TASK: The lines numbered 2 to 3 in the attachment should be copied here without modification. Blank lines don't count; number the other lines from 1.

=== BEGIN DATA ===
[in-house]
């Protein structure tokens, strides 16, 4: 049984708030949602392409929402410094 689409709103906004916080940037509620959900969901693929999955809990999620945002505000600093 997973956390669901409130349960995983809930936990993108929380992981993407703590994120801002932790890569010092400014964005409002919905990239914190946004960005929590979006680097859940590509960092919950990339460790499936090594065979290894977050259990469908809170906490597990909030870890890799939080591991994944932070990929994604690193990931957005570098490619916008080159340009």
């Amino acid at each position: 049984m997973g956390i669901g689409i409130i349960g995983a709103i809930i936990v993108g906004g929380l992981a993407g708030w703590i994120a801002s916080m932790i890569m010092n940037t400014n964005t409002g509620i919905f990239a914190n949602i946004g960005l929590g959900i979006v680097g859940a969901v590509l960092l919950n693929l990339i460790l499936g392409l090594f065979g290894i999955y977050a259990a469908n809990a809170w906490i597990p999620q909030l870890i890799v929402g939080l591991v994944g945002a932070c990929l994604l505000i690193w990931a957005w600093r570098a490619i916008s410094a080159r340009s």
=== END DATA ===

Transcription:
């Protein structure tokens, strides 16, 4: 049984708030949602392409929402410094 689409709103906004916080940037509620959900969901693929999955809990999620945002505000600093 997973956390669901409130349960995983809930936990993108929380992981993407703590994120801002932790890569010092400014964005409002919905990239914190946004960005929590979006680097859940590509960092919950990339460790499936090594065979290894977050259990469908809170906490597990909030870890890799939080591991994944932070990929994604690193990931957005570098490619916008080159340009």
């Amino acid at each position: 049984m997973g956390i669901g689409i409130i349960g995983a709103i809930i936990v993108g906004g929380l992981a993407g708030w703590i994120a801002s916080m932790i890569m010092n940037t400014n964005t409002g509620i919905f990239a914190n949602i946004g960005l929590g959900i979006v680097g859940a969901v590509l960092l919950n693929l990339i460790l499936g392409l090594f065979g290894i999955y977050a259990a469908n809990a809170w906490i597990p999620q909030l870890i890799v929402g939080l591991v994944g945002a932070c990929l994604l505000i690193w990931a957005w600093r570098a490619i916008s410094a080159r340009s």